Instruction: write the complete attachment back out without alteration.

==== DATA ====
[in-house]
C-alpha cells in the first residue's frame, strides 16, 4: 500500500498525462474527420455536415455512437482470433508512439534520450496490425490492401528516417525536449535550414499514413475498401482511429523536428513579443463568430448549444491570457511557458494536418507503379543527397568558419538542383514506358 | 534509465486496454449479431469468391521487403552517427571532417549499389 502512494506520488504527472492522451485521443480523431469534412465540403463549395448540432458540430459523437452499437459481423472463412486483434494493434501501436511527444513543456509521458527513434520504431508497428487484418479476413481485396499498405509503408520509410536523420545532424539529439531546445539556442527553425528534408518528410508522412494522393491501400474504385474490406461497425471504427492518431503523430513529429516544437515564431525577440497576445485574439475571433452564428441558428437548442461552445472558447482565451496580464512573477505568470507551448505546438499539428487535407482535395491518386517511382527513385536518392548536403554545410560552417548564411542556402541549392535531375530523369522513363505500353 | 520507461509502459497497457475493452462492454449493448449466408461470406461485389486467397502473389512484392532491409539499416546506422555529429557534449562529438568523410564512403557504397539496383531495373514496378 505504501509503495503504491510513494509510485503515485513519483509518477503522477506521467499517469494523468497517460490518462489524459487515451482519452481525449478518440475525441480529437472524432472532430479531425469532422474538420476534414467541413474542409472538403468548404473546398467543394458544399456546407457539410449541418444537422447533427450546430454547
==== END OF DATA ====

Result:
[in-house]
C-alpha cells in the first residue's frame, strides 16, 4: 500500500498525462474527420455536415455512437482470433508512439534520450496490425490492401528516417525536449535550414499514413475498401482511429523536428513579443463568430448549444491570457511557458494536418507503379543527397568558419538542383514506358 | 534509465486496454449479431469468391521487403552517427571532417549499389 502512494506520488504527472492522451485521443480523431469534412465540403463549395448540432458540430459523437452499437459481423472463412486483434494493434501501436511527444513543456509521458527513434520504431508497428487484418479476413481485396499498405509503408520509410536523420545532424539529439531546445539556442527553425528534408518528410508522412494522393491501400474504385474490406461497425471504427492518431503523430513529429516544437515564431525577440497576445485574439475571433452564428441558428437548442461552445472558447482565451496580464512573477505568470507551448505546438499539428487535407482535395491518386517511382527513385536518392548536403554545410560552417548564411542556402541549392535531375530523369522513363505500353 | 520507461509502459497497457475493452462492454449493448449466408461470406461485389486467397502473389512484392532491409539499416546506422555529429557534449562529438568523410564512403557504397539496383531495373514496378 505504501509503495503504491510513494509510485503515485513519483509518477503522477506521467499517469494523468497517460490518462489524459487515451482519452481525449478518440475525441480529437472524432472532430479531425469532422474538420476534414467541413474542409472538403468548404473546398467543394458544399456546407457539410449541418444537422447533427450546430454547